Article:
Wow, what a year!  The General Assembly, working with the Governor, was able to address a wide range of issues in a mostly bipartisan manner.  Not surprisingly, there were a record number of bills filed this year, with 1,269 bills filed in the Maryland Senate and 1,832 bills filed in the House of Delegates. 

This is the first of a two-part LinkedIn series that will examine the bills that were passed in Annapolis this year that affect estate and tax planning, elder law and disability planning laws.  In this first part, the focus will be on estate and tax planning.

The alphanumeric numbers in parentheses are the bills numbers in the Maryland Senate (SB) or House of Delegates (HB).  When bills were introduced into both chambers, both bill numbers are given.  Also, the effective date for each bill has been inserted at the end of each description.


  • Maryland Estate Tax (HB308/SB646).  The amendment to the Maryland Estate Tax will likely create the most buzz this year.  As a result of the Tax Cuts and Jobs Act that passed last year, the Federal Estate Tax applies only to taxable estates in excess of $11.2 million, up from the $5.6 million that was protected under the prior law.  Since Maryland’s Estate Tax was based on the federal law, Maryland had to decide whether to continue to follow federal law, or to decouple from federal law since it was predicted that the cost to the state would be almost $40 million in 2020 alone if nothing was done. 

Maryland chose to decouple, and starting in 2019, there will be an individual exemption of $5 million ($10 million for a married couple) from the Maryland Estate Tax, with no automatic cost of living increases for future years.  Note that for a married couple to take full advantage of their estate tax exemptions, a timely filed federal or Maryland estate tax return must be filed upon the death of the first spouse so that proper elections can be made.  (Effective 7/1/18)

  • Maryland Inheritance Tax (HB198).  A new exemption to the Maryland Inheritance Tax was created for those who own farm property that is subject to a conservation easement.  This tax, which is a 10% tax on the value of the real property, will not apply if nieces and nephews of a decedent inherit such real property from their uncle or aunt and the property continues to be used for farm purposes; if that farm usage terminates, the Inheritance Tax can be recaptured by the state. (Effective 7/1/18)        


The estate planning bills that were enacted this year were all focused on addressing improvements to the Maryland Trust Act (“Act”).  When the Act was originally enacted back in 2014, one of the goals was to put revocable trusts on a more-or-less equal footing with Wills when it came to administering the trusts after the deaths of the creators of those trusts.  This has been an ongoing endeavor as legal practitioners started employing the provisions of the Act in preparing and administering trusts on behalf of their clients.  This year’s crop of amendments included:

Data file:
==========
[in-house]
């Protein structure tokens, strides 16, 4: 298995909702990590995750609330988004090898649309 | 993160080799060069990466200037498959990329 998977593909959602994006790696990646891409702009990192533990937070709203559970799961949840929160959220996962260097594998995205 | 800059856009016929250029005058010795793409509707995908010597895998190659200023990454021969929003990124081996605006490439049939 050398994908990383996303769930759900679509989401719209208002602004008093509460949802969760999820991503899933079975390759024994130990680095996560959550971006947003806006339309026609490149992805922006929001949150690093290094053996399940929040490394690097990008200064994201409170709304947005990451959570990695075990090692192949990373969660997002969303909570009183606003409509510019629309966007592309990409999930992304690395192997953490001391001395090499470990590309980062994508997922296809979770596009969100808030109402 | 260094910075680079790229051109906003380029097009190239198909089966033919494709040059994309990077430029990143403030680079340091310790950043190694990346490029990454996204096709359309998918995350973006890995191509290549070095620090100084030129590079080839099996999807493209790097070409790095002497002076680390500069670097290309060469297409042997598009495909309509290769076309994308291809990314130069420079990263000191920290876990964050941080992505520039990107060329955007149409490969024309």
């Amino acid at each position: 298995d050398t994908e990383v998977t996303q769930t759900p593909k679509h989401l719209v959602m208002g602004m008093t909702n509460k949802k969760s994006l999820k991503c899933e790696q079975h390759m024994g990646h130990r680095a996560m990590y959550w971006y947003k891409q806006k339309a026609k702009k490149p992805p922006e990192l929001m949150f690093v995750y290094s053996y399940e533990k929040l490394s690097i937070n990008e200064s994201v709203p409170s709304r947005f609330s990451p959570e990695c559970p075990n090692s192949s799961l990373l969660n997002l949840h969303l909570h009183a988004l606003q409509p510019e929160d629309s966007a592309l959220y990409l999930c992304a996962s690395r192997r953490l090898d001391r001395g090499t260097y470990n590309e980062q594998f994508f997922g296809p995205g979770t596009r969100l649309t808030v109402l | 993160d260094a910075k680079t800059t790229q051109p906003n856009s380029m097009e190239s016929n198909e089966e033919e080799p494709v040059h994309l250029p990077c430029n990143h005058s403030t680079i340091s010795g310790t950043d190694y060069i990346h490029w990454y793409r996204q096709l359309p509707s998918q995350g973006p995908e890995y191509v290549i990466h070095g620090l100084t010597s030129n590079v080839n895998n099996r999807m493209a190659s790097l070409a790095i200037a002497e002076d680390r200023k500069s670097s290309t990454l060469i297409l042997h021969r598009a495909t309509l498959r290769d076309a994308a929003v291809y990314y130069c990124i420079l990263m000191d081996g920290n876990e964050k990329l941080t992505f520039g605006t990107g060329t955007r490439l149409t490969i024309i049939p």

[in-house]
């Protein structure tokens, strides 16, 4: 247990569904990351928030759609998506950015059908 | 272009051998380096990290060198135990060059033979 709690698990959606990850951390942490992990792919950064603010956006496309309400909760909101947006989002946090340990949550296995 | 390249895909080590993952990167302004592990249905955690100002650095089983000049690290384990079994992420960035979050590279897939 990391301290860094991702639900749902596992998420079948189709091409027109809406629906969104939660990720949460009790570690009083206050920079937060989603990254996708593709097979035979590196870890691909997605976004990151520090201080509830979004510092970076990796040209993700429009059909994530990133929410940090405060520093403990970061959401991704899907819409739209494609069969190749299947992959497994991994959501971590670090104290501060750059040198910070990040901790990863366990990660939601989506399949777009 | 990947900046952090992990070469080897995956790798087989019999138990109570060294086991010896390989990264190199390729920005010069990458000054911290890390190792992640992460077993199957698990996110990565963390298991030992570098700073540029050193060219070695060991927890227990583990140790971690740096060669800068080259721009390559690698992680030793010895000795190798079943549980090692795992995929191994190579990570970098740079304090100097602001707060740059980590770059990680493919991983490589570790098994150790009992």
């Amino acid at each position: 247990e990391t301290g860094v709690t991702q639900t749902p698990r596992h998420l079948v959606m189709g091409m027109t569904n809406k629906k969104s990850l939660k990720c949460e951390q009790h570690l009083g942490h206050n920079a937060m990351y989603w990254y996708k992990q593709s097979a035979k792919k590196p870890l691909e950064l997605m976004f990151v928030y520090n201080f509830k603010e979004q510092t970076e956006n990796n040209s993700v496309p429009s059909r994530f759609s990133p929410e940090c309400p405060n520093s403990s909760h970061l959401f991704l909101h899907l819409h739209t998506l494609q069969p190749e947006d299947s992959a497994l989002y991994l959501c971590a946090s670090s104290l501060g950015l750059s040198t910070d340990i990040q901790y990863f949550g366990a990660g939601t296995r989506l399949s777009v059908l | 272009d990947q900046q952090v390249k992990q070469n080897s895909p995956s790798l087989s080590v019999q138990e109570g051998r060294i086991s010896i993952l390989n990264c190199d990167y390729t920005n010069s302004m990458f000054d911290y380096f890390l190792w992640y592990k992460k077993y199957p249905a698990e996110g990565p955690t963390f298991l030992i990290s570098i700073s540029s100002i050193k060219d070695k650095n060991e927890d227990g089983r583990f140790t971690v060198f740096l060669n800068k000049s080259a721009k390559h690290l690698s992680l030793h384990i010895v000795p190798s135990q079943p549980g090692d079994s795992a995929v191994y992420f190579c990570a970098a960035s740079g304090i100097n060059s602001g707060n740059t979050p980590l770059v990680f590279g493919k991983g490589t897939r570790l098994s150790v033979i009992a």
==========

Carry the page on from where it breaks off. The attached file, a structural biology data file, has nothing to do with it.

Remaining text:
• Governing Law (HB491/SB267).  The creator of a trust can select which state’s law should be applied in interpreting and enforcing the provisions of a trust unless that selection is contrary to some strong public policy. Of course, most states require some nexus between the trust and the state to allow for such an election.  (Effective 10/1/18)
  • Contesting the Validity of Trusts (HB444/SB348).  With Wills, upon the death of the deceased, the validity of that deceased person’s Will may be contested by filing a caveat in the Orphans’ Court within six months of the opening of the estate, absent special circumstances.  Under the new law, the validity of revocable trusts may be contested if a person initiates a legal proceeding within one year of the death of the deceased, or, alternatively, within six months of being provided proper notice about the trust agreement.  (Effective 10/1/18)
  • Exemption from Transfer Taxes (HB948).  If real estate is transferred by a trustee to a beneficiary of a revocable trust as the result of the death of the trust’s creator, no transfer or recordation taxes shall be charged.  This same rule will also be applied to the transfer of motor vehicles with regard to titling fees and excise taxes.  This change puts distributions from trusts and estates on the same footing.  (Effective 7/1/18)
  • Breach of Trust – Limitation Period (HB474/SB1014).  Once a trustee has provided to a beneficiary a report that adequately describes the basis for a claim by the beneficiary against the trustee, that beneficiary must bring an action within one year of that disclosure.  (Effective 10/1/18)


Much was accomplished in 2018 regarding estate planning matters, but there will be much to do next year when a new General Assembly will convene.  Issues such as updating our elective share statute and devising a more realistic distribution provisions for intestate estates were left on the table this year.  A new proposal is also being considered that would allow for the decanting of the property from an existing trust to a new trust.  Together with additional tweaks to existing statutes, next year is likely to be just as eventful as this year. 



This article is intended to provide general, educational information about recent legislative changes, and should not be considered as legal advice upon which you should rely.  Please check with your own attorney if you have any questions or would like follow up on any suggestions made within this article.

Michael W. Davis is the Senior Partner of Davis, Agnor, Rapaport & Skalny, LLC. For questions about this article or other questions about estate planning documents, please contact Michael.